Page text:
If you buy one of my books (or are sent it to review) it's yours. You bought it (or were given it). You can sell it on. I don't have any more of a problem with Amazon listing the used copies than I do bookstores having used book sections. It's their store.
You can buy a book new, buy it in hardback or wait for the paperback, find it used or as a collectible. I don't mind. What I care about most is that people are reading.
As I said when I discussed this at length in the piece I put up on this journal that was quoted in Wired last month, books don't come with single-end-user licenses, and I think that's a good thing.
And six years on, I've not changed my mind.
Writers do fine from book clubs, too -- the book club isn't paying a royalty on each book. Usually they'll pay a fee to the publisher, which is split with the author, for permission to publish a book (often at a smaller size or on cheaper paper than the original) or they will contract with the publisher to overprint copies for them as part of the original print run (so the Book Club editions of the original Stardust
hardcover are just like the DC edition, identical in size and binding and paper, they just ran off a few thousand at the end of the print run with the Book Club logo on).Hi Neil! I just read a book by a German author who borrowed some stuff from your novels, especially Neverwhere. The story takes place in (a) London Below and Mr. Croup and Mr. Vandemaar show up as well (with different names), and some other details were terribly familiar. I was just wondering what you think of somebody else using "your" ideas & characters. Is it something that annoys you? Do you feel honoured? Do you even care? I hope you haven't answered this question already - if yes, I couldn't find it and would love a hint in the right direction. Thanks in advance!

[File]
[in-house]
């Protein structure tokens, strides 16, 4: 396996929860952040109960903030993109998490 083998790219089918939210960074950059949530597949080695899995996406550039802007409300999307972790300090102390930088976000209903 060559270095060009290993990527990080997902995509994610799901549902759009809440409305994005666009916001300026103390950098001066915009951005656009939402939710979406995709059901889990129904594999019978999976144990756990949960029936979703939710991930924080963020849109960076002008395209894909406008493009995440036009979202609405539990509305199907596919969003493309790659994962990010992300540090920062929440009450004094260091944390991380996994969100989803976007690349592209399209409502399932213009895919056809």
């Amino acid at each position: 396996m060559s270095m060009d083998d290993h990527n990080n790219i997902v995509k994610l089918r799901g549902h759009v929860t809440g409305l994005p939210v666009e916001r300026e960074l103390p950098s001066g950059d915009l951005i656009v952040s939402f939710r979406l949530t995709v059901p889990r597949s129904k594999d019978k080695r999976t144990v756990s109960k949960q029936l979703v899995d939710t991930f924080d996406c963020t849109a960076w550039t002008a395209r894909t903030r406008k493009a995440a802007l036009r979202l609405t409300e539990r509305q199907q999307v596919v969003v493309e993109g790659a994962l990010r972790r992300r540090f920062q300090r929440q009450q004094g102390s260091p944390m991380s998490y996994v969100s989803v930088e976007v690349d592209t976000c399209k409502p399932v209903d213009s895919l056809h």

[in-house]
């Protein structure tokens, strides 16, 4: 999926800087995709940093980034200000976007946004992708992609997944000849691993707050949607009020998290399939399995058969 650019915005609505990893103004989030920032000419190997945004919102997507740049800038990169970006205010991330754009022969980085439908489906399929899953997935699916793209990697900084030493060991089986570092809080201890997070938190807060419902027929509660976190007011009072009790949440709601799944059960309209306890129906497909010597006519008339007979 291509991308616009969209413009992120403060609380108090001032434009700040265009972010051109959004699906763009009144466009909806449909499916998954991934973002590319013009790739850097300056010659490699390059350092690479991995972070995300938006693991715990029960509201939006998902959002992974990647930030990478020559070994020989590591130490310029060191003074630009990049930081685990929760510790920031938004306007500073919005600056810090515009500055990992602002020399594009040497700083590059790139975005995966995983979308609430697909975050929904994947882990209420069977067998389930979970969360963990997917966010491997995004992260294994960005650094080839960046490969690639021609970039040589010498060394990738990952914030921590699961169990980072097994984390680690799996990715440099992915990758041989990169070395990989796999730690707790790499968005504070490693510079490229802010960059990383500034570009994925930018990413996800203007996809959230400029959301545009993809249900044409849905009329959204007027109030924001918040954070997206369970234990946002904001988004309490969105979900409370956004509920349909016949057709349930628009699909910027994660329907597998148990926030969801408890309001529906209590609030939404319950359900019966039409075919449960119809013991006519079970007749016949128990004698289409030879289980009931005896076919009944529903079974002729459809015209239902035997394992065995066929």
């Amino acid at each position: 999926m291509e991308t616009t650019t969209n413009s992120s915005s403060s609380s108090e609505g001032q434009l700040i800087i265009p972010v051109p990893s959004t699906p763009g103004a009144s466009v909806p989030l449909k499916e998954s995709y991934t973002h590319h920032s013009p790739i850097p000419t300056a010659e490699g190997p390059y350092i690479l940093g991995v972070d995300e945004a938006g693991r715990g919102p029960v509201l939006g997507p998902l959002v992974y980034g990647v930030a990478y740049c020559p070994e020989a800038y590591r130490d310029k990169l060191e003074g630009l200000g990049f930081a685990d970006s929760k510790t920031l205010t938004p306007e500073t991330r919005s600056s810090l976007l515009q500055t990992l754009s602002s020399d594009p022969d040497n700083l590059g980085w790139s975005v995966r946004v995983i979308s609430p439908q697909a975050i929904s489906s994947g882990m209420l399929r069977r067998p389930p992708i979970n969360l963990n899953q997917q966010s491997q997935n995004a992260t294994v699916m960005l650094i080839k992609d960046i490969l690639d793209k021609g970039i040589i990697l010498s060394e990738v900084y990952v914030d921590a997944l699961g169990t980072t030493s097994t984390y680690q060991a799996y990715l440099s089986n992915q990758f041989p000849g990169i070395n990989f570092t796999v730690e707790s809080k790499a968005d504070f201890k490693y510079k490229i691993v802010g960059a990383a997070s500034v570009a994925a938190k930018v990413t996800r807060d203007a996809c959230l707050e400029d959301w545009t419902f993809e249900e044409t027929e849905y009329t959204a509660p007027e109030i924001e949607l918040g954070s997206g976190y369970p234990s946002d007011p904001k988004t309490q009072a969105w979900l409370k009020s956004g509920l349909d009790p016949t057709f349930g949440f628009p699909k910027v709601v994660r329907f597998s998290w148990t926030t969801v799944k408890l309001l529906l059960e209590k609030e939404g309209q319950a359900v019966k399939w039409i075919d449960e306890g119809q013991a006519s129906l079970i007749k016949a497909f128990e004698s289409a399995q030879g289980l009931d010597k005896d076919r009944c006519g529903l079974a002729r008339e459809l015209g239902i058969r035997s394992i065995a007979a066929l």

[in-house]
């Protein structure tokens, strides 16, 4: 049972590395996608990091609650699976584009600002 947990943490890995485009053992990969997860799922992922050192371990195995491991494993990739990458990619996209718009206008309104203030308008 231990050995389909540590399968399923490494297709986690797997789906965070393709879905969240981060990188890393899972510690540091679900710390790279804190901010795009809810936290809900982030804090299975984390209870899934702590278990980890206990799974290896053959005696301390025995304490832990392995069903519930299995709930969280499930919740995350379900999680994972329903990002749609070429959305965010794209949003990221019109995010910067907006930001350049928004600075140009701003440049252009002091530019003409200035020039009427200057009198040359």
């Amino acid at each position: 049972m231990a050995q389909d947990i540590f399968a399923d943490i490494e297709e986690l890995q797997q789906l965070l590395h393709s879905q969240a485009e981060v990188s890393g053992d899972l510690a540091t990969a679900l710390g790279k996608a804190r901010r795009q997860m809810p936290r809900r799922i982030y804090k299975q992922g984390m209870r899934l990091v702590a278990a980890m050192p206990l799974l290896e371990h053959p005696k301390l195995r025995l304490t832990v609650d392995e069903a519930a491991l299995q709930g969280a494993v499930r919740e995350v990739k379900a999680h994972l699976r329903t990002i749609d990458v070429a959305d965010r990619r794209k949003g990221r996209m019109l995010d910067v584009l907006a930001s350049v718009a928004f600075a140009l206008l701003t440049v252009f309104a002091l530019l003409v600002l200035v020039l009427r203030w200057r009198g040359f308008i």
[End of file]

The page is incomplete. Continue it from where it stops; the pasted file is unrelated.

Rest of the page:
There's a saying that imitation is the sincerest form of flattery, and the truth is that mostly I feel flattered when I hear about things like this. It's classier when the people doing it list you as an influence in interviews or thank you in the acknowledgments or whatever, but it doesn't bother me either way.
Happy Labor Day! I’ve no special post of my own but I know someone who has created the ultimate list of Labor Songs. That would be Professor Phil Nel and at this point I’ve only seen the first of three posts but it is truly fantastic. For one thing, he includes Moxy Früvous on his round-up, and they were a band I adored back in the days of my youth. I’d forgotten all about “I Love My Boss” until now. Go! Look! It’s worth your time.